By: Theo Weber
While federal congressional elections are not being held in Mississippi until 2022, and state house and senate races aren’t until 2023, the redistricting process in the “Magnolia state” is well underway. However, Mississippi is currently facing a problem that has been accelerating in recent years, causing issues for legislators drawing the maps: that problem is population decline.
From 2000 to 2010, Mississippi saw an increase in population just shy of 125,000 people, a 4.31% increase. However, from 2010 to 2020, Mississippi saw a decrease in population of right around 6,000 people, one of only three states in the United States to see a population decline in the decade.
The decrease in population has been fueled by a decrease in two particular areas: white Mississippians and black Mississippians. White Mississippians have seen a 5.77% decrease in population over the past decade while black Mississippians have seen a somewhat less drastic 1.27% decrease. This has been accompanied by an increase in non-white and non-black populations, particularly Hispanic residents, who now make up around 7.36% of the citizenship in the state.
Decreases in a state’s population can already be challenging enough for legislators charged with drawing new maps in the redistricting process, but when that population decrease is racially colored, the challenges only increase. This is exactly the case in Mississippi, where the decreases in the state’s black population are occurring in predominantly black areas, particularly in the 2nd Congressional District, the state’s only majority-minority federal district.
What is particularly interesting in Mississippi is how the legislature is going about tackling this problem in its attempt to draw maps for the upcoming elections in future years—the legislature seems to be turning to the public for extra help.
The redistricting process in Mississippi is one that the legislature has retained significant control over, but that does not mean it has been free of issues. Typically, the Standing Joint Congressional Redistricting Committee, which is comprised of state legislators from both the House and the Senate, is responsible for drawing the maps. However, the 2010 process showed just how fragile that process actually is.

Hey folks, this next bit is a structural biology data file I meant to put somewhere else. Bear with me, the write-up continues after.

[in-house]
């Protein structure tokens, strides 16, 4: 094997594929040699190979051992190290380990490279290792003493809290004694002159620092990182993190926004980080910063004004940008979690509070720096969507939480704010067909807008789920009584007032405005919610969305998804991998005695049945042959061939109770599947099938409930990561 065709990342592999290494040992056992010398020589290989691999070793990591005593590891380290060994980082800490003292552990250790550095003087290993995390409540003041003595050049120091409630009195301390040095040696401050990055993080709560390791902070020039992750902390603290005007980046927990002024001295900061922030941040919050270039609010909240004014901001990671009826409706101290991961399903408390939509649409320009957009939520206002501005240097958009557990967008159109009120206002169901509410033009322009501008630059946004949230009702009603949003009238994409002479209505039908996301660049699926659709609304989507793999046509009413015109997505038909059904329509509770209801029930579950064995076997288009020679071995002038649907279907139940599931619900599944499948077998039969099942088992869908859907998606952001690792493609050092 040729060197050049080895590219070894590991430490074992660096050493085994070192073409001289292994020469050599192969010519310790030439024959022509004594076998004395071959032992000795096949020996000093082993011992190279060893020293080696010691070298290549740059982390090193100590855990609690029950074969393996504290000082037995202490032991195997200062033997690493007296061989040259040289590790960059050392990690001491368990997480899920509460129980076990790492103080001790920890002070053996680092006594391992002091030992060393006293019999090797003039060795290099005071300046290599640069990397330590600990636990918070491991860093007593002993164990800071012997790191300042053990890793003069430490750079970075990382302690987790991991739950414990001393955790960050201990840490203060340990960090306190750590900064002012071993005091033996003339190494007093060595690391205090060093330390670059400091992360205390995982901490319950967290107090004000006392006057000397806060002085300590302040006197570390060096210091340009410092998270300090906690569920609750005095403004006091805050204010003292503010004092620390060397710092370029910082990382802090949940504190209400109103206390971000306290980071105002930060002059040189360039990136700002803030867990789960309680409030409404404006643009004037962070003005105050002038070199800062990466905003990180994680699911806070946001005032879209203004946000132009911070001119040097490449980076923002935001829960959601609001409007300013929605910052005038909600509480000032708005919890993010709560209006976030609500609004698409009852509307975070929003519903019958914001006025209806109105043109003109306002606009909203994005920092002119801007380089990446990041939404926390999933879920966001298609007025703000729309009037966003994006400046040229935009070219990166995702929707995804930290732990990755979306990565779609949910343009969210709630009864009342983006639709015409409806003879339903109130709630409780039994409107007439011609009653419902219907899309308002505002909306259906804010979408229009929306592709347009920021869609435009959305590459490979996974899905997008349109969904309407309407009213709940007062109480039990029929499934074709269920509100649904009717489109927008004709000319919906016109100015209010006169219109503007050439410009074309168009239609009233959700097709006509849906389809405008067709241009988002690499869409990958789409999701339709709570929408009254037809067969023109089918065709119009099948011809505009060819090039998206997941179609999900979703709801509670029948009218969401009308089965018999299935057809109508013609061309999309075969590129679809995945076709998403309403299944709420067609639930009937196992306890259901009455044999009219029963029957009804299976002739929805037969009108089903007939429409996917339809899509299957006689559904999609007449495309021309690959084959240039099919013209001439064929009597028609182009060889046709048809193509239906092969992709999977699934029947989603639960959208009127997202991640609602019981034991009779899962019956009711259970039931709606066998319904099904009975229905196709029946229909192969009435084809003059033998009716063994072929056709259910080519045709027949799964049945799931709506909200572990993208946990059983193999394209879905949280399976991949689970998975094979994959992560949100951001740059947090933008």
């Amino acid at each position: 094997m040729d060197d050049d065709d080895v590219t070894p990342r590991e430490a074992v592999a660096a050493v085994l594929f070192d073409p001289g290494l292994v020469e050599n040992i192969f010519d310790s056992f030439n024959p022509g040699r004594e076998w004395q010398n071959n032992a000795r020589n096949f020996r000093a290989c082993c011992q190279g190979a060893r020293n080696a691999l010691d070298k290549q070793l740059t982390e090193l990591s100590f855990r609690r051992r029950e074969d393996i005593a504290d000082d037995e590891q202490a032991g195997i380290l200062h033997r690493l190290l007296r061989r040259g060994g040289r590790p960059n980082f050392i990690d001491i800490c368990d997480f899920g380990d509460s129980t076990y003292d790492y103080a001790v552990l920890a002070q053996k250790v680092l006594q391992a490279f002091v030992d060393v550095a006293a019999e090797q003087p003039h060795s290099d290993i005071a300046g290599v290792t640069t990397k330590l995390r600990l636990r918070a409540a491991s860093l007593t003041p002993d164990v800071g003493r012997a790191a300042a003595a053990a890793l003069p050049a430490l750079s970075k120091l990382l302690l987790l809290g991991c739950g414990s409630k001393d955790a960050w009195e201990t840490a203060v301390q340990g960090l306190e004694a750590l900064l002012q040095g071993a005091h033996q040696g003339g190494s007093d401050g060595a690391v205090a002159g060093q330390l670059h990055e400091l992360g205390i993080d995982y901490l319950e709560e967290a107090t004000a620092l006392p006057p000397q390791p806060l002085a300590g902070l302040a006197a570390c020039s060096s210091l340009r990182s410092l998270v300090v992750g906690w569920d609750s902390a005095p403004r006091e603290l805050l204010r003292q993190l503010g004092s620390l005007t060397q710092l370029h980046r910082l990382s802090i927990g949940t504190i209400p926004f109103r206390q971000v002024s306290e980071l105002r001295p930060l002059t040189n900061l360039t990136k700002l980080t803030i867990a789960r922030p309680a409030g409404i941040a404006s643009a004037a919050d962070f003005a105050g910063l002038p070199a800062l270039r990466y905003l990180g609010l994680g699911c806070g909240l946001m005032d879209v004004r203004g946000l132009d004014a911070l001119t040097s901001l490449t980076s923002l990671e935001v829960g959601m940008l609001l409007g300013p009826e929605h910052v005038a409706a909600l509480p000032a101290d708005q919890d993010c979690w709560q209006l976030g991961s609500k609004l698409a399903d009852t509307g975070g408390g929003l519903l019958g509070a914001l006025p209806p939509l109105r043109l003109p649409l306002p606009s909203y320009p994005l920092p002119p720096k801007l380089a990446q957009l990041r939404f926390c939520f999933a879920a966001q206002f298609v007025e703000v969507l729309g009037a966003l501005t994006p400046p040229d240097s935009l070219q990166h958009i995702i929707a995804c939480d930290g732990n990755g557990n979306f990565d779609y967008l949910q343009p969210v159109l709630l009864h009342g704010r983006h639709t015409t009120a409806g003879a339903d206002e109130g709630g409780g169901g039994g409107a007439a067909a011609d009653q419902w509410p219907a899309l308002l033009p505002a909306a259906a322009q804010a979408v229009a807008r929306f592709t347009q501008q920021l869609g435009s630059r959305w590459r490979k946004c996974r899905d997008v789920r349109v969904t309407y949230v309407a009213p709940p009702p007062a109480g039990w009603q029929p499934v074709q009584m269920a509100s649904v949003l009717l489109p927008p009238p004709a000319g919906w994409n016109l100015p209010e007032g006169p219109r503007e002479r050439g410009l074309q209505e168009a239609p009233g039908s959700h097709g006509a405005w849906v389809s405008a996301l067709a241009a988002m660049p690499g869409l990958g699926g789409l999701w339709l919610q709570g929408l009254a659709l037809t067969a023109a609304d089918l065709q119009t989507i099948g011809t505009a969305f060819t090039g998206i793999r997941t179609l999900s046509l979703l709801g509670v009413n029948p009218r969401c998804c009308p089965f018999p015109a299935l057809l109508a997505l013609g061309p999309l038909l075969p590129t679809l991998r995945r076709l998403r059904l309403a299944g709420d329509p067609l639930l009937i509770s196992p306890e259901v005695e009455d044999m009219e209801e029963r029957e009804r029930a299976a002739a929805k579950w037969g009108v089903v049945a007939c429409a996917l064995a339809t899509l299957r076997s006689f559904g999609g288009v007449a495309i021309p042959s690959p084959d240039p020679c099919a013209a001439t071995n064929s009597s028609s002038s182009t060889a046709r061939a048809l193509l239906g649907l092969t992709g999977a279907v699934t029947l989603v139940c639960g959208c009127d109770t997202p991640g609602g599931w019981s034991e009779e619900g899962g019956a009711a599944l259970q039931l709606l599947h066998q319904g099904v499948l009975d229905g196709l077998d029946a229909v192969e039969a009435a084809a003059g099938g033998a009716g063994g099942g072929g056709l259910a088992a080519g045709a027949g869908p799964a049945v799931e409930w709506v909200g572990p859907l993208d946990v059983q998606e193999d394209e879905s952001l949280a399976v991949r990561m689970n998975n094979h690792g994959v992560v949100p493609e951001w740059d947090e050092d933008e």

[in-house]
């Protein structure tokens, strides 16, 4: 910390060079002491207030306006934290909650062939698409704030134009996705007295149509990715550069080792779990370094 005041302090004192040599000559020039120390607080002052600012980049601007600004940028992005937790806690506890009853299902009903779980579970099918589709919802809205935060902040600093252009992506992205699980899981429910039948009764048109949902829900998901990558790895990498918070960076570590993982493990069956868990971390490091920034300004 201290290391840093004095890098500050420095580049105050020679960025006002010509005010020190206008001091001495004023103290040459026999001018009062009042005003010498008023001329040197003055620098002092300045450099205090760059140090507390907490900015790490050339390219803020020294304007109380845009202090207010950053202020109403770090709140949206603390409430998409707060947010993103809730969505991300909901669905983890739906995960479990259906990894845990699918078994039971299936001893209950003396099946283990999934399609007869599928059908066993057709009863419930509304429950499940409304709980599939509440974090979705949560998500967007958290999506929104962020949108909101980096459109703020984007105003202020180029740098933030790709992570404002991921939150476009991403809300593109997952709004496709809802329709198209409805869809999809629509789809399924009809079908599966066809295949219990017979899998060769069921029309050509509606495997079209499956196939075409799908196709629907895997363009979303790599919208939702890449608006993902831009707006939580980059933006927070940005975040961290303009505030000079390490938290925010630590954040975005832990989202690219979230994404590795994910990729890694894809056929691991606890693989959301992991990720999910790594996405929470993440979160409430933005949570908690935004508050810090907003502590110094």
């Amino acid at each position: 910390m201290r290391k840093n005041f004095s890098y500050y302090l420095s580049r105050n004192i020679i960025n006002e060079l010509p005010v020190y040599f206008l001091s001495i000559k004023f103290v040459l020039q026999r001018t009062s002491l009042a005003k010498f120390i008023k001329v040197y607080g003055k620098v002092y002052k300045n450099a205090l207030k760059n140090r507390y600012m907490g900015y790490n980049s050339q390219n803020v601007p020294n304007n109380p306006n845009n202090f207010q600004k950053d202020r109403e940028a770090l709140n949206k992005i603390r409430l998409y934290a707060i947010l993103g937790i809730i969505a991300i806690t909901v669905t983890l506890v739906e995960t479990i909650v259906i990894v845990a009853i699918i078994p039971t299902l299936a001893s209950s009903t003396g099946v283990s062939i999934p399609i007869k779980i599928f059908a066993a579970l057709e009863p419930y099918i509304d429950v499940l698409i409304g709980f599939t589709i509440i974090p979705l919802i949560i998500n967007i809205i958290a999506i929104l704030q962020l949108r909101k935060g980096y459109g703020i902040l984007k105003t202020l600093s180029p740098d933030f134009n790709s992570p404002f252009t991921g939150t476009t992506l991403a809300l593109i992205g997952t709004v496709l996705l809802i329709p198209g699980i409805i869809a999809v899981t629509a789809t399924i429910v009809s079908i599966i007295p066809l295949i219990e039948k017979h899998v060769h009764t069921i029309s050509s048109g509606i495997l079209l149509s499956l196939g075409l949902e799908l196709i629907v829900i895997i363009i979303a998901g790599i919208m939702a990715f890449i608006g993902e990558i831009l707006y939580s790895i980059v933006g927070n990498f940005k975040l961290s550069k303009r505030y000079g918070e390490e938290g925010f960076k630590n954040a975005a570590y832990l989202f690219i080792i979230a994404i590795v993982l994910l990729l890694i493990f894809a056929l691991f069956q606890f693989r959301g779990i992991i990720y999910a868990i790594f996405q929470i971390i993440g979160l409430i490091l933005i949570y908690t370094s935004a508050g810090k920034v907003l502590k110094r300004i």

Legislators failed to complete new Congressional maps in the 2010 process, instead sending the process to the federal judiciary. Meanwhile, the state Senate map that was drawn by the committee was challenged by Mississippi’s own Lieutenant Governor, who drew his own map. And while the committee-drawn map was ultimately chosen, it was not devoid of issues and faced a multitude of legal challenges, particularly from the NAACP.
With both a history of redistricting challenges, and a slate of new ones brought on by the population changes, Mississippi legislators on the Redistricting Committee are looking for citizen input. Nine hearings have been held by the Committee around the state, taking questions from citizens, asking for input, and generally wanting to know what the people of the state want in their maps. The response seems to be fairly consistent throughout the hearings: limit gerrymandering in the maps. However, given the United States Supreme Court’s decision in Shelby County, Mississippi is no longer required to go through the pre-clearance program, and now that for the first time in over 50 years the maps don’t require Department of Justice approval. It is thus uncertain if gerrymandering will be limited.
Mississippi is taking another step to engage the public in the map drawing process however, and that is opening up the map drawing process to the public. Through the Mississippi Automated Resource Information System website, in-depth data has become quite accessible to the public, along with certain tools that can help any individual citizen who wants to try to draw a map. While it is still uncertain how much the Committee will take these maps into consideration, they will become a part of the public record as an additional form of civic engagement. Does it solve the problems that the Mississippi legislature is facing with its population changes with regards to redistricting? Not necessarily. But is it positive to see increased civic engagement with the process? Almost undoubtedly.